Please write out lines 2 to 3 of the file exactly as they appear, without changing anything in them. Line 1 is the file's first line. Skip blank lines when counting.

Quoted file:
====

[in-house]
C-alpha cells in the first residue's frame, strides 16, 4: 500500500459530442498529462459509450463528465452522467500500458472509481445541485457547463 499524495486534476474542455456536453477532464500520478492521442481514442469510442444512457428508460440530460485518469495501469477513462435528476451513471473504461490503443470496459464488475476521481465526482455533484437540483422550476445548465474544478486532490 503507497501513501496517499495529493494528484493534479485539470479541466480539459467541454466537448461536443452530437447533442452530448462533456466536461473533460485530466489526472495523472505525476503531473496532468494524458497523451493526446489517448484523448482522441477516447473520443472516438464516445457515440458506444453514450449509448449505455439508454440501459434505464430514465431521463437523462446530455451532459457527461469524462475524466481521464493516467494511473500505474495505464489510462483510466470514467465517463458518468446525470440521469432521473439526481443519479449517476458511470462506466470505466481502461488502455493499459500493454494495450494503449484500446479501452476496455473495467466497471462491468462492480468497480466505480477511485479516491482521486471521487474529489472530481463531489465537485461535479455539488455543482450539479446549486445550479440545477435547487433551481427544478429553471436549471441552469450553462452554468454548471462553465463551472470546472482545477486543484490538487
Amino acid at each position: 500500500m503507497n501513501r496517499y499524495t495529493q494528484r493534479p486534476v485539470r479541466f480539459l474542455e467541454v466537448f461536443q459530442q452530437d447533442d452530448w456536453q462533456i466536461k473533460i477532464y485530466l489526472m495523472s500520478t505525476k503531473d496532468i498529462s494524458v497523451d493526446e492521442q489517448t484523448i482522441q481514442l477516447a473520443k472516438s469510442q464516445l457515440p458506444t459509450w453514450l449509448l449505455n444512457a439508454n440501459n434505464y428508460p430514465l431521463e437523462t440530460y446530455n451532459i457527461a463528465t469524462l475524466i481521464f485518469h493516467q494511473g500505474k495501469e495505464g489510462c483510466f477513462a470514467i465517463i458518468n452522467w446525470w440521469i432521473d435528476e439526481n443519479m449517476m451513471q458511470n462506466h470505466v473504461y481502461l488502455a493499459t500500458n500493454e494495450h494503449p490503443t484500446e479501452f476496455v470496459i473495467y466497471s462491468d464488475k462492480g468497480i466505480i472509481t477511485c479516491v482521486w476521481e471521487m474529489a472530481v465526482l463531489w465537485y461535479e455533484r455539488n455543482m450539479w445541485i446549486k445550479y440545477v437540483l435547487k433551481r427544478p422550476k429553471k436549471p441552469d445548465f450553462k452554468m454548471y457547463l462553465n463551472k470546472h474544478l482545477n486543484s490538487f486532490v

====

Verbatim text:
C-alpha cells in the first residue's frame, strides 16, 4: 500500500459530442498529462459509450463528465452522467500500458472509481445541485457547463 499524495486534476474542455456536453477532464500520478492521442481514442469510442444512457428508460440530460485518469495501469477513462435528476451513471473504461490503443470496459464488475476521481465526482455533484437540483422550476445548465474544478486532490 503507497501513501496517499495529493494528484493534479485539470479541466480539459467541454466537448461536443452530437447533442452530448462533456466536461473533460485530466489526472495523472505525476503531473496532468494524458497523451493526446489517448484523448482522441477516447473520443472516438464516445457515440458506444453514450449509448449505455439508454440501459434505464430514465431521463437523462446530455451532459457527461469524462475524466481521464493516467494511473500505474495505464489510462483510466470514467465517463458518468446525470440521469432521473439526481443519479449517476458511470462506466470505466481502461488502455493499459500493454494495450494503449484500446479501452476496455473495467466497471462491468462492480468497480466505480477511485479516491482521486471521487474529489472530481463531489465537485461535479455539488455543482450539479446549486445550479440545477435547487433551481427544478429553471436549471441552469450553462452554468454548471462553465463551472470546472482545477486543484490538487
Amino acid at each position: 500500500m503507497n501513501r496517499y499524495t495529493q494528484r493534479p486534476v485539470r479541466f480539459l474542455e467541454v466537448f461536443q459530442q452530437d447533442d452530448w456536453q462533456i466536461k473533460i477532464y485530466l489526472m495523472s500520478t505525476k503531473d496532468i498529462s494524458v497523451d493526446e492521442q489517448t484523448i482522441q481514442l477516447a473520443k472516438s469510442q464516445l457515440p458506444t459509450w453514450l449509448l449505455n444512457a439508454n440501459n434505464y428508460p430514465l431521463e437523462t440530460y446530455n451532459i457527461a463528465t469524462l475524466i481521464f485518469h493516467q494511473g500505474k495501469e495505464g489510462c483510466f477513462a470514467i465517463i458518468n452522467w446525470w440521469i432521473d435528476e439526481n443519479m449517476m451513471q458511470n462506466h470505466v473504461y481502461l488502455a493499459t500500458n500493454e494495450h494503449p490503443t484500446e479501452f476496455v470496459i473495467y466497471s462491468d464488475k462492480g468497480i466505480i472509481t477511485c479516491v482521486w476521481e471521487m474529489a472530481v465526482l463531489w465537485y461535479e455533484r455539488n455543482m450539479w445541485i446549486k445550479y440545477v437540483l435547487k433551481r427544478p422550476k429553471k436549471p441552469d445548465f450553462k452554468m454548471y457547463l462553465n463551472k470546472h474544478l482545477n486543484s490538487f486532490v